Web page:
Give the collection headache to private business, and pick up cash in the process. That's how two senators want part of the federal loan portfolio handled. Congress should heed them.

Practically any sale of federal real estate invites the charge that it denies our grandchildren an inheritance. That criticism isn't always valid, but it makes privatizing of public land unlikely.Nevertheless, not all privatization is politically impractical. For instance, it's hard to imagine serious objections to the proposal offered by Sen. Frank Lautenberg, D-N.J., and Sen. Daniel Patrick Moynihan, D-N.Y. They want to sell off some debts owed the government.

There's good private-sector precedent for their plan. Troubled corporations sell unneeded assets and call in "receivables." Why couldn't Washington do likewise? It's in financial straits and has a load of assets in the form of uncollected loans. Why not sell them to professional collectors?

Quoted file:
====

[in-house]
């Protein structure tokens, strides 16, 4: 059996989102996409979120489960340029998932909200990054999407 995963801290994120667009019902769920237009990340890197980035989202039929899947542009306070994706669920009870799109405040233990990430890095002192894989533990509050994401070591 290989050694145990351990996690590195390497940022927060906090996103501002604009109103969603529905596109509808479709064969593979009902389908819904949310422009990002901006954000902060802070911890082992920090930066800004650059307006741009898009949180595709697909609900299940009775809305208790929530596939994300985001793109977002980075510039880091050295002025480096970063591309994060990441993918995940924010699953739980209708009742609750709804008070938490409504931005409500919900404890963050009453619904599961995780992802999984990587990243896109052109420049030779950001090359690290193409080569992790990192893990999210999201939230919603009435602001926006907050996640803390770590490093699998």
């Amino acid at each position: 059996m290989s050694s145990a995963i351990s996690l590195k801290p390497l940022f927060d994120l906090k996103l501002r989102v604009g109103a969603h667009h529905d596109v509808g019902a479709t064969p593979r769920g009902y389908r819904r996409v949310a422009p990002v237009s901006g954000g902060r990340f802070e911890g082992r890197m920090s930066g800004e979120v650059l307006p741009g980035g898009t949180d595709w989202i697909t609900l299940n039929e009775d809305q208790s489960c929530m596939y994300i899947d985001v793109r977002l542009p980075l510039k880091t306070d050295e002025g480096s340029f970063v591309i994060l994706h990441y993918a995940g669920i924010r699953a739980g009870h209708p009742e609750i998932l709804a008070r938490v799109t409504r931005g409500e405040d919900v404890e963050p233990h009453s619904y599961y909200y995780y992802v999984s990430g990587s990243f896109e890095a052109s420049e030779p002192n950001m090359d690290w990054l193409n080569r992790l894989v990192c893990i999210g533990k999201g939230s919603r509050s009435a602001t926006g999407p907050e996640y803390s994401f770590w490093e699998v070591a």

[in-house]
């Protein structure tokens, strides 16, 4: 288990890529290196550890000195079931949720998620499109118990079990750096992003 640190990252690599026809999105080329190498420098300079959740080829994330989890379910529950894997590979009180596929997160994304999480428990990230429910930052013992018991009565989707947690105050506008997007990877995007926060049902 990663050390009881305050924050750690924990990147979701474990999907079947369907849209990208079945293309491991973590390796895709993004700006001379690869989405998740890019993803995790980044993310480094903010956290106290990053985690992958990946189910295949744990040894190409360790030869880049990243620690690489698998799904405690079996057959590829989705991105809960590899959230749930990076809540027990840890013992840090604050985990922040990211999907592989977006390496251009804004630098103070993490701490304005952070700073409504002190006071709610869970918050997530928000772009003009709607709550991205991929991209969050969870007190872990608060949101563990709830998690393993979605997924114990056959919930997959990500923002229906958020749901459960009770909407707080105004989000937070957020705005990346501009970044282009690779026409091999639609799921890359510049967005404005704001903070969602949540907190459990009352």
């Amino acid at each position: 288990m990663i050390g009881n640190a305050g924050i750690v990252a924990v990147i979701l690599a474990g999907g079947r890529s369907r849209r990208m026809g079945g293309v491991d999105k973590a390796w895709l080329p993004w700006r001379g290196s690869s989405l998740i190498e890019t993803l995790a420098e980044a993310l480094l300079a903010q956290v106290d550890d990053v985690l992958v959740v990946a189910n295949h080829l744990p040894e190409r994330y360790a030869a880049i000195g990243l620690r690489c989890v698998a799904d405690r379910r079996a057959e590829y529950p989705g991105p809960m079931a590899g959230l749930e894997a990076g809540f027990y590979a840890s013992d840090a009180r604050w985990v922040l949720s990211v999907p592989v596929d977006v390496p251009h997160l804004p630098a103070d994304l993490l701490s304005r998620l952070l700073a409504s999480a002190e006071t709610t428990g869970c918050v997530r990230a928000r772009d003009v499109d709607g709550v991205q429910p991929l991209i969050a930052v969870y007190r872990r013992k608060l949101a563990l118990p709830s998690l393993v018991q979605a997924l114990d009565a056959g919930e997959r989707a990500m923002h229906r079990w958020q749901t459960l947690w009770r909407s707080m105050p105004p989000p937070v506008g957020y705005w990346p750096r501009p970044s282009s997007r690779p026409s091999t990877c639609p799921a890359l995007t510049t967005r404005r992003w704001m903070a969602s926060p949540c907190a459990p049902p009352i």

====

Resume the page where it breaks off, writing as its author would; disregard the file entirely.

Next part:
Washington's "loan assets" are greater than the combined debts owed to Chase Manhattan and Bank of America. In other words, its portfolio is massive.

At the same time, government's collection competence is limited, to put it generously. Everybody has read reports of wealthy professionals who've gone years without repaying student loans.

The total portfolio of uncollected debt is $257 billion. Lautenberg and Moynihan propose a test sell-off of about a tenth of those assets - $8 billion in rural housing loans in each of the next three years.

There would be an immediate budget boost. Selling those loans would give government $24 billion directly, as well as $6 billion in savings from lower interest payments on a reduced federal debt.

The only losers would be those who owe. They'd start hearing from collectors who are serious about collecting.

This experiment is long past due, and deserves speedy congressional approval. The loss for recalcitrant debtors would be a gain for everybody else.